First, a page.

Hockenheim calls for government help

Hockenheim has called on the German government to step in and provide a bail-out to help secure the future of Formula One at the venue

Hockenheim calls for government help

The German track is not due to hold its nation's next event until 2010, thanks to a race-sharing deal it has with the Nurburgring.

But with projected six million Euro losses for the race, and the local Baden-Wuerttemberg state saying it will no longer provide financial support, Hockenheim has warned that it may choose to not bring F1 back.

Local government representatives met with interested parties in Stuttgart on Thursday to try and thrash through a deal that would help, with further meetings scheduled for the start of this week. A decision on the race's future will be made in March.

But Karl- Josef Schmidt, CEO of the Hockenheimring GmbH company that runs the circuit, told the German press agency DPA, that the circuit may need help from national government if it was to keep hold of the race.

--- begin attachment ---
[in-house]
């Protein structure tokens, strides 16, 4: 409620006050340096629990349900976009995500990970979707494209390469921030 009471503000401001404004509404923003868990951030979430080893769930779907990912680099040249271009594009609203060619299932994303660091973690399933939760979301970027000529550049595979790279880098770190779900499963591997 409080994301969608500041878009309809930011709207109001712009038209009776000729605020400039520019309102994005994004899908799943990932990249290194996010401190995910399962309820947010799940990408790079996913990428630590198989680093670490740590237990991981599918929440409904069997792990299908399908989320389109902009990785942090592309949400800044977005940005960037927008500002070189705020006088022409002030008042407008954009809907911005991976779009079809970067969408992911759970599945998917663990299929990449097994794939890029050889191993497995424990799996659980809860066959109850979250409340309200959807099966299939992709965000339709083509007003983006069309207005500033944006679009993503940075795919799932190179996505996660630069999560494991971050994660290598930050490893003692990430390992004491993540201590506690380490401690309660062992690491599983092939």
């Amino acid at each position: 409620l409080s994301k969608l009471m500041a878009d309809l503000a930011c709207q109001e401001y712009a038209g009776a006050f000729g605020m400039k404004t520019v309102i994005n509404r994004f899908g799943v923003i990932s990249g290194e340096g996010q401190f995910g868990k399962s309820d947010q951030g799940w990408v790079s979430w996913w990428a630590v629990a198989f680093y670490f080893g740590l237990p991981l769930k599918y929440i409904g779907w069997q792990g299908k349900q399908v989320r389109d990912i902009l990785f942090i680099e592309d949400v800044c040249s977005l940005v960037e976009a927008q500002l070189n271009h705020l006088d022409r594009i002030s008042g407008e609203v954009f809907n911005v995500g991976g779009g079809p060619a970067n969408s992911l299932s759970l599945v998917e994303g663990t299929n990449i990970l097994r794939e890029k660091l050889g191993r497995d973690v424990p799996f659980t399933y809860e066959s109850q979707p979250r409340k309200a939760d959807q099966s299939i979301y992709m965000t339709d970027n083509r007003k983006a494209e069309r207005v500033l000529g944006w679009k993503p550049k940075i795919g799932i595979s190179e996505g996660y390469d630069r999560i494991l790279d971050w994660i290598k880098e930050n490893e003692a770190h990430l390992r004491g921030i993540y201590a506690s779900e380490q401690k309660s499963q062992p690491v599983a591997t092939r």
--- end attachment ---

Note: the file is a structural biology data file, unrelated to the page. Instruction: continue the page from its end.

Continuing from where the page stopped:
"The Formula One race is a mega-event, something like a football World Cup. The federal government could do something for it," said Schmidt.

"We have a deadline until the end of March 2009, the financial package has to be in place by then or else there won't be any more Formula One at the Hockenheimring."

Schmidt said he was optimistic that the Stuttgart meetings had provided some good news about the future.

"All those present have a great interest in keeping the race," he said.

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